“A lot of people don’t see me as a Top 10 or Top 5 fighter yet,” he says. “They don’t really know my name as much as a Josh Koscheck or a Carlos Condit or some of these other guys that have a little more clout in the UFC, so I don’t think it was something he was really desiring, but, at the same time, it was an opportunity for me to jump on, so I really think he has everything to lose and I have everything to gain. It’s one of those situations.”
Pierce’s road to the UFC has not been easy or straightforward. He grew up playing baseball and football, but it was his childhood love for World Wrestling Entertainment -- it was then called the World Wrestling Federation -- that drew him into amateur wrestling in middle school.
“I remember one time as a sixth-grader I heard some announcement that there was a meeting about wrestling at the end of the day down at the library, and I was really excited. I was, like, ‘Awesome man! I’m going to be jumping off ropes and hitting people with chairs and doing all sorts of crazy stuff!’ And, of course, I go to this meeting and it’s totally different than what I had pictured in my head,” Pierce remembers. “The only thing I knew at the time was a football tackle, and I asked the coach, ‘So, is a football tackle legal? Can you do that?’ He’s, like, ‘Yeah, but we call that a double-leg in wrestling.’ So that’s was how I very first got started in wrestling. I thought it was WWF.”
Pierce -- who splits his training time between the Sports Lab and Team Quest -- later wrestled for Portland State University for a year, going right from high school to the varsity squad and competing as a true freshman.
“I did really well,” he recalls. “I got fourth in the Pac-10, went back to Nationals, beat a couple guys and then ended up getting bumped out of tournament.”
Still, Pierce elected to drop out of college to sell cars.
“I was making good money, but the lifestyle wasn’t really for me,” he says. “I was working long hours and I needed a change, and that’s when I really made the decision that I needed to give MMA a shot.”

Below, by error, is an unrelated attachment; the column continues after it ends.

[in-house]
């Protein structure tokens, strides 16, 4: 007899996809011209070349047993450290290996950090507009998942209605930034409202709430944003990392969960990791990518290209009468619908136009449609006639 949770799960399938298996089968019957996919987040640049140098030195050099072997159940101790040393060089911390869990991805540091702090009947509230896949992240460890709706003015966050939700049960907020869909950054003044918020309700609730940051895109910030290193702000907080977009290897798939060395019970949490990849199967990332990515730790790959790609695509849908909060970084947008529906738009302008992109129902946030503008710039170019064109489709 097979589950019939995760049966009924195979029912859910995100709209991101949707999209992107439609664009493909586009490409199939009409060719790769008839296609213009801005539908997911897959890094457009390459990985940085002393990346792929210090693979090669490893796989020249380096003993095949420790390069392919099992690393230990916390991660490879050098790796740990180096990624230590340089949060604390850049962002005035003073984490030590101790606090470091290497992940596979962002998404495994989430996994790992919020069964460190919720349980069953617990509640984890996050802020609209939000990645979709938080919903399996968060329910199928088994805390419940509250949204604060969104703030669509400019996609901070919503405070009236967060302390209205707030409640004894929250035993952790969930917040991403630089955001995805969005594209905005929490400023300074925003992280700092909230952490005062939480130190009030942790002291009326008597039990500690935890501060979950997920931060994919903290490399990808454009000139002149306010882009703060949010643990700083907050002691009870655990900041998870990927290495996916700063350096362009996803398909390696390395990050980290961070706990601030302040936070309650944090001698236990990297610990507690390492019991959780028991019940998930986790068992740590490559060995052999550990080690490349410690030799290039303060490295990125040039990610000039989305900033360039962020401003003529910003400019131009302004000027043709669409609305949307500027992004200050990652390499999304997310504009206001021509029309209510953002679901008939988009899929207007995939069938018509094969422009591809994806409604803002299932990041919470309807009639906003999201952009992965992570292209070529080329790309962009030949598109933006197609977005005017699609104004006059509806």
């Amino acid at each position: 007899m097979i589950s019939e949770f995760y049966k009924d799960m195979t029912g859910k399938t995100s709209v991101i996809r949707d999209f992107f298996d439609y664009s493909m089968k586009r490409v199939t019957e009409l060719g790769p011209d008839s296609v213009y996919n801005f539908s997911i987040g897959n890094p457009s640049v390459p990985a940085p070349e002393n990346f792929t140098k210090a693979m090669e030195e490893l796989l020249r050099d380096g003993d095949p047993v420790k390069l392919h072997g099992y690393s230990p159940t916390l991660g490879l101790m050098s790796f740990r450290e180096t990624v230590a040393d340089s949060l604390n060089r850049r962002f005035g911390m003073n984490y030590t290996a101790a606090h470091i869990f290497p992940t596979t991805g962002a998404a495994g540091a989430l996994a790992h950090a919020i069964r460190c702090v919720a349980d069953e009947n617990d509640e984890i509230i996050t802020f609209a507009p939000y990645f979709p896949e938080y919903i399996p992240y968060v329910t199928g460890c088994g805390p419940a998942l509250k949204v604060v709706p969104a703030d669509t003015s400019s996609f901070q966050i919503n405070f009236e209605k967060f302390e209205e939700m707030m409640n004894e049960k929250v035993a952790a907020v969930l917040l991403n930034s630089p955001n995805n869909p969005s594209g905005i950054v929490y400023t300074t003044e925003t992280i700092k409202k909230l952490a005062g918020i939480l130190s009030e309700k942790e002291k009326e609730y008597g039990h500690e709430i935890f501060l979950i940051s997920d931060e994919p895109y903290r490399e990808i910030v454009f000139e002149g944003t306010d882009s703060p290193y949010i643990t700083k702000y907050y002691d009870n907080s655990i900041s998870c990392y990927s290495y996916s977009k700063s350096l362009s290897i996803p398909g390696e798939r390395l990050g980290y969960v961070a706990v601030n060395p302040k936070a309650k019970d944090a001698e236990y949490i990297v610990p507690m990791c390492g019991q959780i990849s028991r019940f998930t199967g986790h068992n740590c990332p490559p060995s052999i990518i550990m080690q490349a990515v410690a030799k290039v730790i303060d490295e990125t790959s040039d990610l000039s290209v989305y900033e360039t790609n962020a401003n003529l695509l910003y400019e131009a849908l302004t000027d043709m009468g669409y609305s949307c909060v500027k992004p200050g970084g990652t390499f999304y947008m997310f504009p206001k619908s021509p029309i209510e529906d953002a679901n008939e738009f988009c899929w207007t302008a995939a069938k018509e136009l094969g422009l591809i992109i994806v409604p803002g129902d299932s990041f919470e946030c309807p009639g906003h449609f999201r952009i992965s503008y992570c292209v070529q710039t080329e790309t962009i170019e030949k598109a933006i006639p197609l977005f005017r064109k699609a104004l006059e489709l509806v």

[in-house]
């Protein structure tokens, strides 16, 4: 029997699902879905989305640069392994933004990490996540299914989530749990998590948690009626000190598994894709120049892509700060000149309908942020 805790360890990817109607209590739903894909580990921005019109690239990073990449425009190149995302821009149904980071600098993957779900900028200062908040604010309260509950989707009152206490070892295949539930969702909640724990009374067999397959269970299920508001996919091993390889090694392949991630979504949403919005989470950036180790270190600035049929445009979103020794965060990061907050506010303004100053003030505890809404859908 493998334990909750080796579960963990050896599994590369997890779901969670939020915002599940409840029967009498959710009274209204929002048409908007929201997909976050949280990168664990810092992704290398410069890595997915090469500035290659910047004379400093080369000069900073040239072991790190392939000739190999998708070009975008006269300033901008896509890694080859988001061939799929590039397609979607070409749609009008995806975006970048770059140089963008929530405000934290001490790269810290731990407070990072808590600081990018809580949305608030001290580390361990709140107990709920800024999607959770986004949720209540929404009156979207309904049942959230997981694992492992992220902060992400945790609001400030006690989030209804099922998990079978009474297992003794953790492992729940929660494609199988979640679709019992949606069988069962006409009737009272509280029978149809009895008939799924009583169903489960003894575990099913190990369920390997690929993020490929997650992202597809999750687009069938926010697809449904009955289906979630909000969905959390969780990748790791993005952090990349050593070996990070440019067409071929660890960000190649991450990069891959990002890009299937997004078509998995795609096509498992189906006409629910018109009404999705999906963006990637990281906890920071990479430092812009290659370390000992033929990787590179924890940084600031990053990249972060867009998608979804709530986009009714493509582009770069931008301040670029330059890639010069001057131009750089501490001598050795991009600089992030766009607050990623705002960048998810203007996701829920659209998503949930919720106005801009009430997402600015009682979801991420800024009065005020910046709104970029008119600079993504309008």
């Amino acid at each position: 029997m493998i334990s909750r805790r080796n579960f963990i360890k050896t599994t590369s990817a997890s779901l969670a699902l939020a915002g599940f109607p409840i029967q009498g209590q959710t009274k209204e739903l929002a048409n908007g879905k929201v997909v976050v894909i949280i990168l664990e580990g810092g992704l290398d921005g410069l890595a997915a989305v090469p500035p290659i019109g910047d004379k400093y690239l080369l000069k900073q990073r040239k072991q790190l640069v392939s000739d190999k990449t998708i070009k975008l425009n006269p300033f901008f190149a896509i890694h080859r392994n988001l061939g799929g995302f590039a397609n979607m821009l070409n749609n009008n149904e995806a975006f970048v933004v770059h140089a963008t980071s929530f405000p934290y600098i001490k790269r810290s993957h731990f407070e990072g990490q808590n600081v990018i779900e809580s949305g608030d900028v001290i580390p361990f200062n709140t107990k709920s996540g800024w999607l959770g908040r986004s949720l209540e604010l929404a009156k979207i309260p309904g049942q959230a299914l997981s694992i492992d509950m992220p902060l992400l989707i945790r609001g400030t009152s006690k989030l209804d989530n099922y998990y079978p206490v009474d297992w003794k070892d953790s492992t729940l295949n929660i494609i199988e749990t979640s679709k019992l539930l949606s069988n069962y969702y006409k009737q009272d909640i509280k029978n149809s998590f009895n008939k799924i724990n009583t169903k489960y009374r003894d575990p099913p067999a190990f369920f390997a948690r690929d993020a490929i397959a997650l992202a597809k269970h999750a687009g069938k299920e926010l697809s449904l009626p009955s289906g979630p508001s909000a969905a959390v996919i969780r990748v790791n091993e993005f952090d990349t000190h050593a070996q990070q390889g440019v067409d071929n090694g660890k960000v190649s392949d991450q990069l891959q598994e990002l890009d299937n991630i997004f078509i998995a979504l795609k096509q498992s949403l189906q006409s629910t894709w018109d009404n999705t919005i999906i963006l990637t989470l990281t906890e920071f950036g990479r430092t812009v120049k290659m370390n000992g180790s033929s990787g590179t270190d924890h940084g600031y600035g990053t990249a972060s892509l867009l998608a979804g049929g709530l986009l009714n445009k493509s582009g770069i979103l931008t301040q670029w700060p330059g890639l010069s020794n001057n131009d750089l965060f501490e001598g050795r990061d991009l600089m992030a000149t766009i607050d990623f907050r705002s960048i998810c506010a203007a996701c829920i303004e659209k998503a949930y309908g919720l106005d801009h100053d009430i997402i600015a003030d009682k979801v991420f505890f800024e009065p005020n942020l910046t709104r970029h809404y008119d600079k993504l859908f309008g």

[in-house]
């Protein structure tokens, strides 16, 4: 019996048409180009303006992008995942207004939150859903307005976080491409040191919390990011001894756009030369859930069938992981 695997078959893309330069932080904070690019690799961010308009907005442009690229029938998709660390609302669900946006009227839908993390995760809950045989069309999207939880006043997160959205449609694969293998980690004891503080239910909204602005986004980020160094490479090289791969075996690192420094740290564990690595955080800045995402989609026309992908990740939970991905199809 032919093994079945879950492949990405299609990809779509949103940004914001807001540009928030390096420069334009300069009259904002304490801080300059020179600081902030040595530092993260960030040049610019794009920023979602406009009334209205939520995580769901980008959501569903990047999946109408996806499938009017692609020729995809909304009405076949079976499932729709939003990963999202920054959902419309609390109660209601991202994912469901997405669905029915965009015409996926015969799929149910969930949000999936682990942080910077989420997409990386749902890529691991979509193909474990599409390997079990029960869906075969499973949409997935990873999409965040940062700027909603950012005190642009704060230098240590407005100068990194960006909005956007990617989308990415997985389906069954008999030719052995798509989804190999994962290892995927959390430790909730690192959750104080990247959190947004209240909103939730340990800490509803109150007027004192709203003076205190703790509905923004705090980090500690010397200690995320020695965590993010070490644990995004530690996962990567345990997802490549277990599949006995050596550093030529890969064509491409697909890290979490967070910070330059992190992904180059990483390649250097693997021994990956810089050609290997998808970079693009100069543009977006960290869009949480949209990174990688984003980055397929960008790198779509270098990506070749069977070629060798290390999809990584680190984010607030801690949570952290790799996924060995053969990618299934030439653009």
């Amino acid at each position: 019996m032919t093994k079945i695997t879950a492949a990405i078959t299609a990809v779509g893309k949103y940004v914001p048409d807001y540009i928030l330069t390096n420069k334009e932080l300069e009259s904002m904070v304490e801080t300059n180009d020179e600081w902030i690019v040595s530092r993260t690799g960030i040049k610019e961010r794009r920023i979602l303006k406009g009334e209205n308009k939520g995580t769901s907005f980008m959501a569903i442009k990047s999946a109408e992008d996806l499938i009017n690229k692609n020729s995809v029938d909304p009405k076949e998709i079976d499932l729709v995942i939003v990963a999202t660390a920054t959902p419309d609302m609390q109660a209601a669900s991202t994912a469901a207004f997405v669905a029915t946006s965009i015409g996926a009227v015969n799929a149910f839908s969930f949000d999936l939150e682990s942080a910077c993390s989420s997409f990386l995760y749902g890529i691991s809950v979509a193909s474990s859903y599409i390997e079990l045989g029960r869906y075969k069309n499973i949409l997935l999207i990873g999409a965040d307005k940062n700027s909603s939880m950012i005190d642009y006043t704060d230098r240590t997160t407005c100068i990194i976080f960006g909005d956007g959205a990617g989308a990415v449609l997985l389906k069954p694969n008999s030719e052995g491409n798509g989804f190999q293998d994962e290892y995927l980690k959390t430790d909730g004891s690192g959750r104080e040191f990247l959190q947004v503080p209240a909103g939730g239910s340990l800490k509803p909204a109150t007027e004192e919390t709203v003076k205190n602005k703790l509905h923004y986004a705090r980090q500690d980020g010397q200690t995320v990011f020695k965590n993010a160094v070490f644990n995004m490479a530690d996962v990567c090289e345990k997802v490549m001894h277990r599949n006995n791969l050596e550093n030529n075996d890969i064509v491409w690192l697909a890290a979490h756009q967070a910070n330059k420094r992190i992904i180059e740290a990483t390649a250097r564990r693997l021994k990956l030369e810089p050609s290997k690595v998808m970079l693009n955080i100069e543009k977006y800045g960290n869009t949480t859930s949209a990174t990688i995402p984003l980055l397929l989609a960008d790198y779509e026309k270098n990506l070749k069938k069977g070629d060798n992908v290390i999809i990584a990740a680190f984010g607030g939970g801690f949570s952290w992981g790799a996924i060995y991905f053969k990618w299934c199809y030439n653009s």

To that end, Pierce’s father helped him get into a carpenter’s apprentice program, where he worked for two years as a union carpenter while also training for MMA at night.
“It was a good platform for me to work early and get off early to train at night, and, of course, I had union benefits,” he says. “If I ever hurt myself or whatever by accident, whether on the job or in the ring or cage, I was taken care of.”
However, working in such a physically intensive job was not easy.
“It really sucked,” Pierce says. “I was doing sheet rock and steel studs, and I was working on commercial buildings. There was a project I was on that was a real big one; the Oregon Health Sciences University built a tram that goes from their Northern campus to their Southern campus, and I was on the project on the campus, up on the hill building this big huge staging area for where the tram comes up and drops people off and then takes them back down.
“It was a cool project that I was on, but hanging these big pieces of concrete board and packing steel studs around and going up and down scaffolding all the time, it was a workout in itself, and then you’d get off in the afternoon and go work out,” he adds. “Doing two years of that really kind of sucked but it was worth it and it paid off and I was then able to do MMA full-time and eventually get into the UFC, but two years of doing that routine was enough for me.”
Finish Reading » “He’s stepped up, he’s improving and I really think we have a phenomenal shot -- if we do the right things in this fight -- at pulling off a victory, although I don’t think it’s going to be easy.”